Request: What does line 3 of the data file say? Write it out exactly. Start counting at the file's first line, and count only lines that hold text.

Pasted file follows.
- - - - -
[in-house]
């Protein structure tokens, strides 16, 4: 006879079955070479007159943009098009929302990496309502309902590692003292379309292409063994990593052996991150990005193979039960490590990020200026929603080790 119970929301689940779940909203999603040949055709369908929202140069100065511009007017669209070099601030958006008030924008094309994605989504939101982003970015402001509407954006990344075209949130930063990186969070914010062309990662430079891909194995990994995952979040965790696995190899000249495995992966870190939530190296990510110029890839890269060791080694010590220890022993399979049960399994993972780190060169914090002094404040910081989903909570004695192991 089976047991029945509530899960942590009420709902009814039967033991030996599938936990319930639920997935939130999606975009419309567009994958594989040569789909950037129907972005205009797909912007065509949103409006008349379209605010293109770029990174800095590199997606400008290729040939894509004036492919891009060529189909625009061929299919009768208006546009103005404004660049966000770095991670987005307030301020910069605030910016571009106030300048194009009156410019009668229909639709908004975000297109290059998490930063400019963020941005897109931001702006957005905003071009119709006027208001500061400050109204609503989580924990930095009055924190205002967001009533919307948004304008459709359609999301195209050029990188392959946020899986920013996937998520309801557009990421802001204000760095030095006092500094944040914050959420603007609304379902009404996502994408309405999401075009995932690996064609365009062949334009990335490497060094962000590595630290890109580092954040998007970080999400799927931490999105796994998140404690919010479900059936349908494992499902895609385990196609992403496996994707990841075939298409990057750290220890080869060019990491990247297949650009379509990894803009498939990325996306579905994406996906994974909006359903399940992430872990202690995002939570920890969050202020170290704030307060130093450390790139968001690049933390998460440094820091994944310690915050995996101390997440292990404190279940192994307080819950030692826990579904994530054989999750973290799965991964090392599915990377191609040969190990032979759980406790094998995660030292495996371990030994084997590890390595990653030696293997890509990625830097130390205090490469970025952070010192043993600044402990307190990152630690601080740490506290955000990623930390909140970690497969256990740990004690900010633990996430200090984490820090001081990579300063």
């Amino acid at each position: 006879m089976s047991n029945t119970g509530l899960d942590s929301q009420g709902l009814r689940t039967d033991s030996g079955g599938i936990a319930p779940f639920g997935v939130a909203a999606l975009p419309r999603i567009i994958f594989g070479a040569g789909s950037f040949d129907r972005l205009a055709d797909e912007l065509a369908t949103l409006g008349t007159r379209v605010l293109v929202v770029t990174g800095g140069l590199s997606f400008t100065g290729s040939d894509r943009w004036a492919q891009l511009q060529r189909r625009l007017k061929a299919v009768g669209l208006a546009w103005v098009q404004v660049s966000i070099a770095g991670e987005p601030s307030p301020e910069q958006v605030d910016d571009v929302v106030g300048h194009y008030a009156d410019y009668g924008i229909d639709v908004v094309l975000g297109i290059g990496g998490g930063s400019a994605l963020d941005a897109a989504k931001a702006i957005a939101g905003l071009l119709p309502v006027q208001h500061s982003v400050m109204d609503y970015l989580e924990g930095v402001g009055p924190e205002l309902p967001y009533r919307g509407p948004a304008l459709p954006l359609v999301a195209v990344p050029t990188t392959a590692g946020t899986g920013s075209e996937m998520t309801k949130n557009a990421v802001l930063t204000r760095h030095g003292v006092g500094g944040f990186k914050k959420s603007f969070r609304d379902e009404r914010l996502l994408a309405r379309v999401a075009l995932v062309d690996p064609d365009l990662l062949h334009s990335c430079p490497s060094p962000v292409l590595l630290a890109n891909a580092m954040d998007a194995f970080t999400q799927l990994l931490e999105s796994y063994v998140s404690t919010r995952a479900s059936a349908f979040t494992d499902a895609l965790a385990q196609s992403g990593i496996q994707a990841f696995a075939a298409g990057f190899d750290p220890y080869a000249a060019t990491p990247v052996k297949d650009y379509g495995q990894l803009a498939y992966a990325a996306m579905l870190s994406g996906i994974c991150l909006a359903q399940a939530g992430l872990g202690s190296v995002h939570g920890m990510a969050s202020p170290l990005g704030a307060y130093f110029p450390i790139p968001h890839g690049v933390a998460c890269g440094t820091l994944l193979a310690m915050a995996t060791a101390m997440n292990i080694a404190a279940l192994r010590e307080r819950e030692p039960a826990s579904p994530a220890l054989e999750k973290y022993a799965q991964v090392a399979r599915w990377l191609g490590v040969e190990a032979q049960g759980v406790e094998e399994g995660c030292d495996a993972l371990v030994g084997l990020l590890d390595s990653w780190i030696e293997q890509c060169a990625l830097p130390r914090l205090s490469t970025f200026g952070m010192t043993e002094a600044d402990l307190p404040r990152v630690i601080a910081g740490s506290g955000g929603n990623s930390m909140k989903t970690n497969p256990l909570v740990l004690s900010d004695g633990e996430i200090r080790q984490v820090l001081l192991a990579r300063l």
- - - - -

């Amino acid at each position: 006879m089976s047991n029945t119970g509530l899960d942590s929301q009420g709902l009814r689940t039967d033991s030996g079955g599938i936990a319930p779940f639920g997935v939130a909203a999606l975009p419309r999603i567009i994958f594989g070479a040569g789909s950037f040949d129907r972005l205009a055709d797909e912007l065509a369908t949103l409006g008349t007159r379209v605010l293109v929202v770029t990174g800095g140069l590199s997606f400008t100065g290729s040939d894509r943009w004036a492919q891009l511009q060529r189909r625009l007017k061929a299919v009768g669209l208006a546009w103005v098009q404004v660049s966000i070099a770095g991670e987005p601030s307030p301020e910069q958006v605030d910016d571009v929302v106030g300048h194009y008030a009156d410019y009668g924008i229909d639709v908004v094309l975000g297109i290059g990496g998490g930063s400019a994605l963020d941005a897109a989504k931001a702006i957005a939101g905003l071009l119709p309502v006027q208001h500061s982003v400050m109204d609503y970015l989580e924990g930095v402001g009055p924190e205002l309902p967001y009533r919307g509407p948004a304008l459709p954006l359609v999301a195209v990344p050029t990188t392959a590692g946020t899986g920013s075209e996937m998520t309801k949130n557009a990421v802001l930063t204000r760095h030095g003292v006092g500094g944040f990186k914050k959420s603007f969070r609304d379902e009404r914010l996502l994408a309405r379309v999401a075009l995932v062309d690996p064609d365009l990662l062949h334009s990335c430079p490497s060094p962000v292409l590595l630290a890109n891909a580092m954040d998007a194995f970080t999400q799927l990994l931490e999105s796994y063994v998140s404690t919010r995952a479900s059936a349908f979040t494992d499902a895609l965790a385990q196609s992403g990593i496996q994707a990841f696995a075939a298409g990057f190899d750290p220890y080869a000249a060019t990491p990247v052996k297949d650009y379509g495995q990894l803009a498939y992966a990325a996306m579905l870190s994406g996906i994974c991150l909006a359903q399940a939530g992430l872990g202690s190296v995002h939570g920890m990510a969050s202020p170290l990005g704030a307060y130093f110029p450390i790139p968001h890839g690049v933390a998460c890269g440094t820091l994944l193979a310690m915050a995996t060791a101390m997440n292990i080694a404190a279940l192994r010590e307080r819950e030692p039960a826990s579904p994530a220890l054989e999750k973290y022993a799965q991964v090392a399979r599915w990377l191609g490590v040969e190990a032979q049960g759980v406790e094998e399994g995660c030292d495996a993972l371990v030994g084997l990020l590890d390595s990653w780190i030696e293997q890509c060169a990625l830097p130390r914090l205090s490469t970025f200026g952070m010192t043993e002094a600044d402990l307190p404040r990152v630690i601080a910081g740490s506290g955000g929603n990623s930390m909140k989903t970690n497969p256990l909570v740990l004690s900010d004695g633990e996430i200090r080790q984490v820090l001081l192991a990579r300063l």